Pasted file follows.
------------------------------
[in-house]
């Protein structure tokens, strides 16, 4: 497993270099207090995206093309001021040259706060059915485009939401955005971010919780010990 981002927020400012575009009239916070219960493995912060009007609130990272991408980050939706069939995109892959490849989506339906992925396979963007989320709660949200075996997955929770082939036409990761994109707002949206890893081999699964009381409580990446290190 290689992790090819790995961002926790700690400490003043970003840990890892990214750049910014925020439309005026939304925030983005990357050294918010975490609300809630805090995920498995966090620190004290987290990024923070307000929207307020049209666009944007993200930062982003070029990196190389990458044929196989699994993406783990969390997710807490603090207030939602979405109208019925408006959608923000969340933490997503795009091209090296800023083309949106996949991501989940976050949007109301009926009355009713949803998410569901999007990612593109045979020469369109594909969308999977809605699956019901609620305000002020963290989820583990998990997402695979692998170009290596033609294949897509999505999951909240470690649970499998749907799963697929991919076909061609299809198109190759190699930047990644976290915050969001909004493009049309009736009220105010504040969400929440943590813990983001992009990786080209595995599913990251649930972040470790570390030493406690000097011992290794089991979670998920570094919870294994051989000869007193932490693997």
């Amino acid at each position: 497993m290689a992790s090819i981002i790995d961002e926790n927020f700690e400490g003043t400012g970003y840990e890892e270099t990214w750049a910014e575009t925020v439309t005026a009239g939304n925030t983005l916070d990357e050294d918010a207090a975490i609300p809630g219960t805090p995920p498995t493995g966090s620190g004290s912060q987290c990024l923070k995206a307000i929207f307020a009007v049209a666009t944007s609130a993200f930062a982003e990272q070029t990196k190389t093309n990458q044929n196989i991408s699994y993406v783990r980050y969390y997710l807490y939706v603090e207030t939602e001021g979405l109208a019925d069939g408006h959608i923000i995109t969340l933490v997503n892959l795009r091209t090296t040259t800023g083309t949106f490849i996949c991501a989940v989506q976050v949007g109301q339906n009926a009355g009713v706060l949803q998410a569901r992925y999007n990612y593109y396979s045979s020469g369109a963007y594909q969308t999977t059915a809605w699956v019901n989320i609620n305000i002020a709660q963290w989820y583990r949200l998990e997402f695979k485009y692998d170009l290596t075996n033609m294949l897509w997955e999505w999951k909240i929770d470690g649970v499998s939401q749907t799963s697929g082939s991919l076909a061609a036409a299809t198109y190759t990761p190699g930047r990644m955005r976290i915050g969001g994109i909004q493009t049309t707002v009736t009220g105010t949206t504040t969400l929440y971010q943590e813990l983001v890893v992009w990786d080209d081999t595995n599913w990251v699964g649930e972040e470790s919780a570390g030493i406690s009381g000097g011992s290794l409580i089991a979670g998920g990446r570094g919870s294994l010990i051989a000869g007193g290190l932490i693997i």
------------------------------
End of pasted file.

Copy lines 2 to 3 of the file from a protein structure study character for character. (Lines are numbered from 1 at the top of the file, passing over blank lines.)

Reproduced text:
């Protein structure tokens, strides 16, 4: 497993270099207090995206093309001021040259706060059915485009939401955005971010919780010990 981002927020400012575009009239916070219960493995912060009007609130990272991408980050939706069939995109892959490849989506339906992925396979963007989320709660949200075996997955929770082939036409990761994109707002949206890893081999699964009381409580990446290190 290689992790090819790995961002926790700690400490003043970003840990890892990214750049910014925020439309005026939304925030983005990357050294918010975490609300809630805090995920498995966090620190004290987290990024923070307000929207307020049209666009944007993200930062982003070029990196190389990458044929196989699994993406783990969390997710807490603090207030939602979405109208019925408006959608923000969340933490997503795009091209090296800023083309949106996949991501989940976050949007109301009926009355009713949803998410569901999007990612593109045979020469369109594909969308999977809605699956019901609620305000002020963290989820583990998990997402695979692998170009290596033609294949897509999505999951909240470690649970499998749907799963697929991919076909061609299809198109190759190699930047990644976290915050969001909004493009049309009736009220105010504040969400929440943590813990983001992009990786080209595995599913990251649930972040470790570390030493406690000097011992290794089991979670998920570094919870294994051989000869007193932490693997």
């Amino acid at each position: 497993m290689a992790s090819i981002i790995d961002e926790n927020f700690e400490g003043t400012g970003y840990e890892e270099t990214w750049a910014e575009t925020v439309t005026a009239g939304n925030t983005l916070d990357e050294d918010a207090a975490i609300p809630g219960t805090p995920p498995t493995g966090s620190g004290s912060q987290c990024l923070k995206a307000i929207f307020a009007v049209a666009t944007s609130a993200f930062a982003e990272q070029t990196k190389t093309n990458q044929n196989i991408s699994y993406v783990r980050y969390y997710l807490y939706v603090e207030t939602e001021g979405l109208a019925d069939g408006h959608i923000i995109t969340l933490v997503n892959l795009r091209t090296t040259t800023g083309t949106f490849i996949c991501a989940v989506q976050v949007g109301q339906n009926a009355g009713v706060l949803q998410a569901r992925y999007n990612y593109y396979s045979s020469g369109a963007y594909q969308t999977t059915a809605w699956v019901n989320i609620n305000i002020a709660q963290w989820y583990r949200l998990e997402f695979k485009y692998d170009l290596t075996n033609m294949l897509w997955e999505w999951k909240i929770d470690g649970v499998s939401q749907t799963s697929g082939s991919l076909a061609a036409a299809t198109y190759t990761p190699g930047r990644m955005r976290i915050g969001g994109i909004q493009t049309t707002v009736t009220g105010t949206t504040t969400l929440y971010q943590e813990l983001v890893v992009w990786d080209d081999t595995n599913w990251v699964g649930e972040e470790s919780a570390g030493i406690s009381g000097g011992s290794l409580i089991a979670g998920g990446r570094g919870s294994l010990i051989a000869g007193g290190l932490i693997i």